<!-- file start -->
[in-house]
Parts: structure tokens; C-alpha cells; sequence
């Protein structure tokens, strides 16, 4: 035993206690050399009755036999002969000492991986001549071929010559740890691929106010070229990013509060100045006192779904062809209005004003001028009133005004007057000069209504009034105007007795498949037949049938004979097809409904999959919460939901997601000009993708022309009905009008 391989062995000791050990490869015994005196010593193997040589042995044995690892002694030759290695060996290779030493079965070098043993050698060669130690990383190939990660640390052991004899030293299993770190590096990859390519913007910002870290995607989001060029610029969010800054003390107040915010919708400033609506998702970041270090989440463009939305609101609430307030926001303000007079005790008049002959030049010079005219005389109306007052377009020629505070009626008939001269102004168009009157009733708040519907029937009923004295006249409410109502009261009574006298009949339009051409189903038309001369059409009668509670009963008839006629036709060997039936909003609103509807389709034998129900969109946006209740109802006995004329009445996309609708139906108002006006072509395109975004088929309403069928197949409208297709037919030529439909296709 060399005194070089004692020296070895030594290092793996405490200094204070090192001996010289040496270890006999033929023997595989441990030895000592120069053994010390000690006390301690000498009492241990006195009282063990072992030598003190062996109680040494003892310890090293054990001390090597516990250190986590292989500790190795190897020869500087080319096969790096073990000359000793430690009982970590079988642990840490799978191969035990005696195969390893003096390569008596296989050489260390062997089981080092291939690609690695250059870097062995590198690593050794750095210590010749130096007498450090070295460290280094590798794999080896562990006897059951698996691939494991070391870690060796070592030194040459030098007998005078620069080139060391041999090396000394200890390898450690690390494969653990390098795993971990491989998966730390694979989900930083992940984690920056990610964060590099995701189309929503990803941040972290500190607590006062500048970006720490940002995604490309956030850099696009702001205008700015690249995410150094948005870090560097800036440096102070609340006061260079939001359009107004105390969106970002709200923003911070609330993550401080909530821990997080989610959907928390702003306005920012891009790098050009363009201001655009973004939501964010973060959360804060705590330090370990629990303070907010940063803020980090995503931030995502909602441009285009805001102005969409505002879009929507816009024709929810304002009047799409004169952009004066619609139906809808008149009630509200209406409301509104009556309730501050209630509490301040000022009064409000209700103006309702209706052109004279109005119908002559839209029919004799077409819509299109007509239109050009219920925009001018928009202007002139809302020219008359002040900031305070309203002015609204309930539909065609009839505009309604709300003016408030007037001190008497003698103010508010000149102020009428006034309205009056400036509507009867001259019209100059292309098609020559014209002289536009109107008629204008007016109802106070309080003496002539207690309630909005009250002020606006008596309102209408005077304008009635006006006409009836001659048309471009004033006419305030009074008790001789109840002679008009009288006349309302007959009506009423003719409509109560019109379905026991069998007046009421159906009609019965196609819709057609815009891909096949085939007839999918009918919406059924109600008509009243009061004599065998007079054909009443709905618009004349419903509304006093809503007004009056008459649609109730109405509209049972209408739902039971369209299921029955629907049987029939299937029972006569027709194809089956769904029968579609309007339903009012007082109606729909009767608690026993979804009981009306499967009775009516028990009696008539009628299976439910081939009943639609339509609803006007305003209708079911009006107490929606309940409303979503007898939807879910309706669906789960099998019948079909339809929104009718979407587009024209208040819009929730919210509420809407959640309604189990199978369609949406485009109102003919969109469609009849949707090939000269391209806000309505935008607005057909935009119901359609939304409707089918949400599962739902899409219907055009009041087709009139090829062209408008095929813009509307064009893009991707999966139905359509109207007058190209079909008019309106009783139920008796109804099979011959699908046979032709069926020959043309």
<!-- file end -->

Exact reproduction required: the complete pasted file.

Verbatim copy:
[in-house]
Parts: structure tokens; C-alpha cells; sequence
């Protein structure tokens, strides 16, 4: 035993206690050399009755036999002969000492991986001549071929010559740890691929106010070229990013509060100045006192779904062809209005004003001028009133005004007057000069209504009034105007007795498949037949049938004979097809409904999959919460939901997601000009993708022309009905009008 391989062995000791050990490869015994005196010593193997040589042995044995690892002694030759290695060996290779030493079965070098043993050698060669130690990383190939990660640390052991004899030293299993770190590096990859390519913007910002870290995607989001060029610029969010800054003390107040915010919708400033609506998702970041270090989440463009939305609101609430307030926001303000007079005790008049002959030049010079005219005389109306007052377009020629505070009626008939001269102004168009009157009733708040519907029937009923004295006249409410109502009261009574006298009949339009051409189903038309001369059409009668509670009963008839006629036709060997039936909003609103509807389709034998129900969109946006209740109802006995004329009445996309609708139906108002006006072509395109975004088929309403069928197949409208297709037919030529439909296709 060399005194070089004692020296070895030594290092793996405490200094204070090192001996010289040496270890006999033929023997595989441990030895000592120069053994010390000690006390301690000498009492241990006195009282063990072992030598003190062996109680040494003892310890090293054990001390090597516990250190986590292989500790190795190897020869500087080319096969790096073990000359000793430690009982970590079988642990840490799978191969035990005696195969390893003096390569008596296989050489260390062997089981080092291939690609690695250059870097062995590198690593050794750095210590010749130096007498450090070295460290280094590798794999080896562990006897059951698996691939494991070391870690060796070592030194040459030098007998005078620069080139060391041999090396000394200890390898450690690390494969653990390098795993971990491989998966730390694979989900930083992940984690920056990610964060590099995701189309929503990803941040972290500190607590006062500048970006720490940002995604490309956030850099696009702001205008700015690249995410150094948005870090560097800036440096102070609340006061260079939001359009107004105390969106970002709200923003911070609330993550401080909530821990997080989610959907928390702003306005920012891009790098050009363009201001655009973004939501964010973060959360804060705590330090370990629990303070907010940063803020980090995503931030995502909602441009285009805001102005969409505002879009929507816009024709929810304002009047799409004169952009004066619609139906809808008149009630509200209406409301509104009556309730501050209630509490301040000022009064409000209700103006309702209706052109004279109005119908002559839209029919004799077409819509299109007509239109050009219920925009001018928009202007002139809302020219008359002040900031305070309203002015609204309930539909065609009839505009309604709300003016408030007037001190008497003698103010508010000149102020009428006034309205009056400036509507009867001259019209100059292309098609020559014209002289536009109107008629204008007016109802106070309080003496002539207690309630909005009250002020606006008596309102209408005077304008009635006006006409009836001659048309471009004033006419305030009074008790001789109840002679008009009288006349309302007959009506009423003719409509109560019109379905026991069998007046009421159906009609019965196609819709057609815009891909096949085939007839999918009918919406059924109600008509009243009061004599065998007079054909009443709905618009004349419903509304006093809503007004009056008459649609109730109405509209049972209408739902039971369209299921029955629907049987029939299937029972006569027709194809089956769904029968579609309007339903009012007082109606729909009767608690026993979804009981009306499967009775009516028990009696008539009628299976439910081939009943639609339509609803006007305003209708079911009006107490929606309940409303979503007898939807879910309706669906789960099998019948079909339809929104009718979407587009024209208040819009929730919210509420809407959640309604189990199978369609949406485009109102003919969109469609009849949707090939000269391209806000309505935008607005057909935009119901359609939304409707089918949400599962739902899409219907055009009041087709009139090829062209408008095929813009509307064009893009991707999966139905359509109207007058190209079909008019309106009783139920008796109804099979011959699908046979032709069926020959043309």